Should we work fewer hours over the summer?

·Writer, Yahoo Finance UK
·4 min read
UK, Essex, Harlow, elevated view of a woman working from home in her garden using a laptop computer
Working summer hours can have a number of benefits. Photo: Getty

It’s a Friday afternoon and the weather is glorious, but you’re stuck inside trying to focus - unsuccessfully - on a project. The sun is shining through the window and you’re longing for 5pm to arrive so you can go and enjoy it.

It’s a situation many of us have found ourselves in over the summer. During the warmer months, work slows to a crawl and employees have their minds on the weekend. Little work gets done, and you’re just trying to pass the time.

An alternative that can benefit a business is setting summer working hours. The idea is simple: Employees opt to work an extra hour on Monday to Thursday in order to leave the office early on Friday afternoon. People get more time to enjoy the summer, while the same amount of work gets done.

“Offering this benefit to employees is a way to encourage them to reduce the amount of time spent in the office or the total number of hours worked during the warmer months,” says Ian Wright, founder of Small Business Prices. “Summer hours have taken many different names; summer Fridays, half-day Fridays, early out Fridays, etc. Although the names may vary, the concept stays the same.

“One of the main reasons to offer a shorter working week is that it gives employees more flexibility. Flexible hours have increasingly become popular across many businesses over the last few years - especially during the COVID-19 pandemic where a good work-life balance was a struggle for both employee and employer alike,” he adds.

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“Granting workers more freedom when it comes to their schedule allows them to maintain a better work-life balance, which in turn makes people happier.”

Summer hours can also prevent burnout and boost productivity to boot. Employees feel more motivated to complete their workload in the given time, to keep the benefit you have given them. Often, nice weather outside makes staff feel demotivated and trapped inside. Summer hours have the potential to boost morale among employees during the middle of the year - and it also gives them something to look forward to at the end of a week.

“Finally, and maybe one of the most important benefits of summer hours, is that it shows your employees that you trust them. The shorter week displays to staff that you have confidence in them to handle their workload while also enjoying time in the sun,” says Wright.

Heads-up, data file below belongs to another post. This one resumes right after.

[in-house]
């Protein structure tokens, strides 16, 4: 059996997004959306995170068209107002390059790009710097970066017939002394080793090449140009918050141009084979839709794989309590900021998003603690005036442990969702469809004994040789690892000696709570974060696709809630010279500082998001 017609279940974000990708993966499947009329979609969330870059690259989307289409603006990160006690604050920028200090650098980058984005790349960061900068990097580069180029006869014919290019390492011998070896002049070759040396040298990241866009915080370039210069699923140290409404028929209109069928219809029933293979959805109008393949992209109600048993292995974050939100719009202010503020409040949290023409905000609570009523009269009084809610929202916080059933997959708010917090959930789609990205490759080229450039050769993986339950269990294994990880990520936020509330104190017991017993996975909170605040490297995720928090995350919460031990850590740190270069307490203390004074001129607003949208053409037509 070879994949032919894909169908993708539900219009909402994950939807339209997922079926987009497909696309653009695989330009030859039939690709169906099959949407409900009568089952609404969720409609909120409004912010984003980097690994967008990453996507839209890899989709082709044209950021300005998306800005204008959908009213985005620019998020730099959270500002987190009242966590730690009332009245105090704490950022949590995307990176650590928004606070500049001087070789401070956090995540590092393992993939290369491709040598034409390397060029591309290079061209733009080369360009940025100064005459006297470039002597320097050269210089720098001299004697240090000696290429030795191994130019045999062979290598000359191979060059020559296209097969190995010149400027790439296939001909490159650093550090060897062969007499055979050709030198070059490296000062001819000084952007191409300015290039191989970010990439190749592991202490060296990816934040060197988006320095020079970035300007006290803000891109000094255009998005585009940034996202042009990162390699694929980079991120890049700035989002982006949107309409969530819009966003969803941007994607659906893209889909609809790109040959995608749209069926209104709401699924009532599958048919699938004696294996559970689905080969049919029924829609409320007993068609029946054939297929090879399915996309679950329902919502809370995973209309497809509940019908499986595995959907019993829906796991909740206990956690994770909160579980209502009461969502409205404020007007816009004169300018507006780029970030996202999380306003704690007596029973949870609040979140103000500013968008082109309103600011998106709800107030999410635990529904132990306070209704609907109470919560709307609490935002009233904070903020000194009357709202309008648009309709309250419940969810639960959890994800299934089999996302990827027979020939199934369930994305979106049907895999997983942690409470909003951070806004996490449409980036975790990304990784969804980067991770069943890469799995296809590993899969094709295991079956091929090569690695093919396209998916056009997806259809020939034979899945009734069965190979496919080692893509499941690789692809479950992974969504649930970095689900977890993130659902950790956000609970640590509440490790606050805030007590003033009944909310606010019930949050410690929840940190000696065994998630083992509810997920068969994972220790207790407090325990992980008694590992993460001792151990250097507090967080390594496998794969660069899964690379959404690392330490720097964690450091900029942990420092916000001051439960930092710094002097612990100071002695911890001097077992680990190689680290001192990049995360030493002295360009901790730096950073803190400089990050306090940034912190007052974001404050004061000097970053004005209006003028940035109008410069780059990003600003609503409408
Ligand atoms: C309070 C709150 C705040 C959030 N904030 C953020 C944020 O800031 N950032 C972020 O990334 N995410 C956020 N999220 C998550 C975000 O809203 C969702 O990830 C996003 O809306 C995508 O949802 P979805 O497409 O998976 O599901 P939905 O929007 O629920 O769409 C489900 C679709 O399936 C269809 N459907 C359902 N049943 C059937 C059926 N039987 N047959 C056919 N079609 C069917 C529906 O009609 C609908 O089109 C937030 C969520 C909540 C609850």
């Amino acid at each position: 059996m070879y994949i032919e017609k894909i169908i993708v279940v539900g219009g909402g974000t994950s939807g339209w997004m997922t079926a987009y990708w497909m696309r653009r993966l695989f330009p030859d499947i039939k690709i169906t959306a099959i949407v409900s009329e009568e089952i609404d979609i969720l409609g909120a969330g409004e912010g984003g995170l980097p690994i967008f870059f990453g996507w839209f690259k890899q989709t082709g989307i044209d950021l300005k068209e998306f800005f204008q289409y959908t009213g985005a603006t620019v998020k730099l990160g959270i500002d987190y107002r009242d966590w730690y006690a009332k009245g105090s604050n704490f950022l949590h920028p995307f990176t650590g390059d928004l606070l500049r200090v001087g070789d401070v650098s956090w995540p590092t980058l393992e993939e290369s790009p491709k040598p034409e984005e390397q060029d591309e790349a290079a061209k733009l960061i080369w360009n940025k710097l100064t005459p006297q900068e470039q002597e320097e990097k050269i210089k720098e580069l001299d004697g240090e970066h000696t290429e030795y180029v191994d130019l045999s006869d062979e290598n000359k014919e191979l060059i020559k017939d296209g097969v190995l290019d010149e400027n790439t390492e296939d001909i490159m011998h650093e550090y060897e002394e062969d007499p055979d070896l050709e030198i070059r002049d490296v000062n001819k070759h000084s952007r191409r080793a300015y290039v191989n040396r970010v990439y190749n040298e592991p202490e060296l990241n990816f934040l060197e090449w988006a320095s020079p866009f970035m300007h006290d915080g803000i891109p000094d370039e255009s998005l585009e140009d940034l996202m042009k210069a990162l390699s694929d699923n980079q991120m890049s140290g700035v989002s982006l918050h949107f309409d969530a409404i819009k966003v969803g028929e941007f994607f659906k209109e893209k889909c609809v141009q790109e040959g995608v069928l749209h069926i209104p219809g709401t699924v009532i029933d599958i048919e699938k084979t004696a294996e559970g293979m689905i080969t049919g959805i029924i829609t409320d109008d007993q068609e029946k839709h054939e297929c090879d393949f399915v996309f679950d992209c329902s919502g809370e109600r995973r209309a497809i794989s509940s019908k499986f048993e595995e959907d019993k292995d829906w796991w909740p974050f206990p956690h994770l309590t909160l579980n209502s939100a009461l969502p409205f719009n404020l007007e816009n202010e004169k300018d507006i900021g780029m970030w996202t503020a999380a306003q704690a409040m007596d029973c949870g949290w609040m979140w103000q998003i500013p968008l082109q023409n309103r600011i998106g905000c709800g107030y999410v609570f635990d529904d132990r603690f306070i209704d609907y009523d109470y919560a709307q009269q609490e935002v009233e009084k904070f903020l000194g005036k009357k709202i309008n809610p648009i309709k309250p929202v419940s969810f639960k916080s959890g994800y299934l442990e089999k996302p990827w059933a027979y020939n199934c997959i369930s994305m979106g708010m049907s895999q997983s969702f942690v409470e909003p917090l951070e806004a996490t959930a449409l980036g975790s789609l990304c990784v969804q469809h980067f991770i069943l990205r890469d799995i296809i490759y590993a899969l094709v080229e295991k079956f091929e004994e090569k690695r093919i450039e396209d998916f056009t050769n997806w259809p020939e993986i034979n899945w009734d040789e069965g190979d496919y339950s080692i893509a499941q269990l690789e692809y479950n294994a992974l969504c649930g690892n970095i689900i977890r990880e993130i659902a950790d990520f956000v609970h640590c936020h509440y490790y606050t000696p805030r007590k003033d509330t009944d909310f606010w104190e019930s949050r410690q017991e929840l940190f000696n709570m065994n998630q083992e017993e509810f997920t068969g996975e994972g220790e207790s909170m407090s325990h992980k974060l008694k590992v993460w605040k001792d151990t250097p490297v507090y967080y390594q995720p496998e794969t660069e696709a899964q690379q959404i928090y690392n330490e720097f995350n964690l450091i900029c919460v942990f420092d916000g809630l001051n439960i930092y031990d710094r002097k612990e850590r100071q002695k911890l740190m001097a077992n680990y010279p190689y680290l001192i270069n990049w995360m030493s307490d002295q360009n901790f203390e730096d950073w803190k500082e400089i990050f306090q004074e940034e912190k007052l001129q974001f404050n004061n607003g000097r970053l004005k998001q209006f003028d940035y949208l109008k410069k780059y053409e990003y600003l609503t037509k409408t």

While there are huge perks to offering this benefit to employees, it also has its drawbacks. Sometimes, stress levels may rise among workers during the shorter hours. Going from having five days to complete their work to just four could result in them feeling under pressure to get their work done in less time.

“But it’s not just that; there is a chance that some workers who are offered these days off won’t take them as they will say they have too much to do,” says Wright.

“Some people could use the shorter working hours as a way to slack off. Although many employees aren’t the most productive on Fridays, if you have summer Fridays, the morning can be unproductive in terms of getting work done. Productivity can grind to a halt as staff are no longer interested in working and are focused on counting down the hours until they can clock off.”

Moreover, it can cause disintegration in communication among staff members. When employees are not working at the same time, collaboration and meetings can be challenging to schedule which may result in employees being left out of the loop and a drop in productivity.

“A flexible arrangement may not be the best thing for your organisation. A business that needs a certain number of employees won’t benefit from staff that can limit their time on the job – especially with certain client-facing positions,” he says.

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“If you do decide to move forward with summer hours, it’s important that the new policy is communicated effectively amongst employees so that what is expected of them is understood by all.”

Additionally, you should stay consistent with what you are offering. Don’t go back and forth between giving workers every Friday off to half days on Fridays. Not only is it confusing, but it’s demotivating to staff.

“Lastly, be aware of deadlines, stress levels and the flexibility of your business,” adds Wright. “Offering every Friday off may not be the best thing for your company - consider what will work best for you and your employees so that your business will continue to run effectively.”

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